The West

Hyundai i40 or i45 - choice is yours
Hyundai i40 sedan. Picture: Mark Watson

Catering for niche market segments has, in the past, been something that only prestige car makers have been interested in pursuing.

But it is something Australians are starting to see practised by more mainstream manufacturers as they battle to increase their share in what is regarded as the toughest car market in the world.

Earlier this month Skoda launched two new cars, a small performance wagon and a similar- sized hatch that can also be used as a small van because of its flexible seat arrangements.

Neither is likely to sell in big numbers, but for a small player like Skoda every one counts.

Now we have seen Hyundai adopt a similar philosophy.

This week it launched an all-new, European-designed i40 medium-sized sedan in Australia. It will sell alongside the almost identically sized North American-designed i45 sedan in one of the least-popular market segments.

So why is Hyundai bringing the i40 to Australia?

According to marketing manager Oliver Mann, the answer is quite simple - the two cars will appeal to different types of buyers.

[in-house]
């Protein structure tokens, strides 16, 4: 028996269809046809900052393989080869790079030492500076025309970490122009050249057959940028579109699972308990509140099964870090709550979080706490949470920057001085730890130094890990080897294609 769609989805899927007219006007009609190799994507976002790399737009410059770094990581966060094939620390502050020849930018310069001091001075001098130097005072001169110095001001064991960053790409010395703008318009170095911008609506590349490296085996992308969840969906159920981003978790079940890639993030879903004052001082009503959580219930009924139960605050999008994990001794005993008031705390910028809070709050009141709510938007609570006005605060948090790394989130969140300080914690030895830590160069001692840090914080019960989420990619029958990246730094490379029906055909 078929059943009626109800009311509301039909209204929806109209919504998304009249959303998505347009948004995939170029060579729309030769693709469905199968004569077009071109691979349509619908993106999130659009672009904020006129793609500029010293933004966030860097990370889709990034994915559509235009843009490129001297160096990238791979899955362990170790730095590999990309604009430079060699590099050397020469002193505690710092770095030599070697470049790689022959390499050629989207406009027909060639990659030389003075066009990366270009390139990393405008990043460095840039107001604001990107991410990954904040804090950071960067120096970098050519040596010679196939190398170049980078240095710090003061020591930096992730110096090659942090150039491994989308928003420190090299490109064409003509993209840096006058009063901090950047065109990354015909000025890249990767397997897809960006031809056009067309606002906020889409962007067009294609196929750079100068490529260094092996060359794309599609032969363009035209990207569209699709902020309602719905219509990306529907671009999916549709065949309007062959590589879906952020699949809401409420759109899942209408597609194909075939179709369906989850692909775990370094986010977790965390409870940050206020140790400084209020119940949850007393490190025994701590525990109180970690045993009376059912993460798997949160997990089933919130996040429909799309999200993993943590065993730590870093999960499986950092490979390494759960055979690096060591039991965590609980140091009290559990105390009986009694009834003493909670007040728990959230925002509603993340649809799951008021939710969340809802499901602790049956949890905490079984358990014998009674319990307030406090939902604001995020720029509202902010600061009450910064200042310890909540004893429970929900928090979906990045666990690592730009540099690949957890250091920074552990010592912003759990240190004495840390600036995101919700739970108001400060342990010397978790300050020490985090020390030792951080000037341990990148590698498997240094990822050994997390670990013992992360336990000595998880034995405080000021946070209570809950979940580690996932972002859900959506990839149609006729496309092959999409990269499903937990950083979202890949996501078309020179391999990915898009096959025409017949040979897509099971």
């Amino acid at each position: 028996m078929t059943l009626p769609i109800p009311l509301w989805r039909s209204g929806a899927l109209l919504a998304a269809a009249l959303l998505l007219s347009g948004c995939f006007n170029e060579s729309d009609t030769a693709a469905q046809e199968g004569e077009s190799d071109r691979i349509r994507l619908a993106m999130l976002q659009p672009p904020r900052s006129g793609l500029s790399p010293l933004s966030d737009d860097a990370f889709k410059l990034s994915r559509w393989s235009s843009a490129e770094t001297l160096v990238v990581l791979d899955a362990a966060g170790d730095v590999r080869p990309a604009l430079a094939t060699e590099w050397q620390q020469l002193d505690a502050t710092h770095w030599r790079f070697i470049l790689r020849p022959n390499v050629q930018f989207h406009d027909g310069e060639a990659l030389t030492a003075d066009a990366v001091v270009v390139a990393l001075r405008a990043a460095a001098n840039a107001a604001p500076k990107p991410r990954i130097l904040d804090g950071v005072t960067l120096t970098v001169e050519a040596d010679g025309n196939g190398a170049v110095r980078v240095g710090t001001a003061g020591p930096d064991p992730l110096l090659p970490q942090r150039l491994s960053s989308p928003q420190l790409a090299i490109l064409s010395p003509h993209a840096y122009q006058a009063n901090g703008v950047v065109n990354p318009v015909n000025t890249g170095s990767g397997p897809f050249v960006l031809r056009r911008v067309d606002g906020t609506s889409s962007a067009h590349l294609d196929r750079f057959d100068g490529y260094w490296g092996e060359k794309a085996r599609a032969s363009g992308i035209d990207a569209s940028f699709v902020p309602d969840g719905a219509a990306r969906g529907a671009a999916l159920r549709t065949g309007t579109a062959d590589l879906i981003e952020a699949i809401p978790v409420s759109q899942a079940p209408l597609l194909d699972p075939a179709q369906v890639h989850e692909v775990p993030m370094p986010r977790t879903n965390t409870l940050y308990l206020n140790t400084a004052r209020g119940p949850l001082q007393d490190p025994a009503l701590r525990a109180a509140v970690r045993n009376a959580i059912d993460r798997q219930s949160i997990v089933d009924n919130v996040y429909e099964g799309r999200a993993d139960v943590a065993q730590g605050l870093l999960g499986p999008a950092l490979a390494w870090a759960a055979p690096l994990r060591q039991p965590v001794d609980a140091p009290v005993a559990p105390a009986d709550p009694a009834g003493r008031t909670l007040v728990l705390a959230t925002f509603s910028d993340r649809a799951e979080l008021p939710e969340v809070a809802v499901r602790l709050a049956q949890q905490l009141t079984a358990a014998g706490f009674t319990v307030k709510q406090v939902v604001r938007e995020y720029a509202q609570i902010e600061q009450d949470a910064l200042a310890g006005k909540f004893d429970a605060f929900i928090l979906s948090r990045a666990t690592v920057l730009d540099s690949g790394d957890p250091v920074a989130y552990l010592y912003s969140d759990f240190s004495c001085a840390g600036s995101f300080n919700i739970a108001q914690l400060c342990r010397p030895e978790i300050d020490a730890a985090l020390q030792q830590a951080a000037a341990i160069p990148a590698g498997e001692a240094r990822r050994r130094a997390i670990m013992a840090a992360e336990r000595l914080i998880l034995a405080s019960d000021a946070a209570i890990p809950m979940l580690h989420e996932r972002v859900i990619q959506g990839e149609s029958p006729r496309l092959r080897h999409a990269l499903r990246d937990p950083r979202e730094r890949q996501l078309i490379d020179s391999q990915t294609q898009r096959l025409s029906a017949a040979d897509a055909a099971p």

The i45 is a slightly bigger car with more emphasis on comfort while the i40 has a more "European edge" to its looks and driveability. It also comes with the option of a diesel engine, something you can't get in the i45.

The new i40 sedan is available with the option of a 1.7-litre CRDi diesel engine or 2.0-litre direct- injection petrol engine. Both are available with a six-speed manual (entry-level Active models only) or six-speed automatic transmission featuring steering wheel-mounted paddle shifters.

The diesel engine matched to the six-speed manual transmission gives an impressive best-in-class fuel consumption figure of 4.7 L/100km, while the petrol-powered version uses 6.8L/100km.

Mr Mann also said the medium-car segment provided a platform for the Korean car maker to step up to the premium market segment.

The i40, which starts at $29,990, comes standard with features such as front and rear parking sensors, an MP3-compatible CD sound system with USB, auxiliary and Bluetooth connectivity, a multi-function steering wheel, remote keyless entry, cruise control, 16-inch alloy wheels (plus a full-size spare) and automatic headlights with daytime-running lights and static cornering function.

As you step up in the range you can add things like a touch-screen satellite-navigation system, reversing camera, panoramic sun roof, heated and ventilated front seats and leather upholstery.

All variants also score a five-star ANCAP safety rating thanks to nine airbags, vehicle stability management, electronic stability control, traction control and ABS with cornering brake control and emergency stop system.

The West Australian

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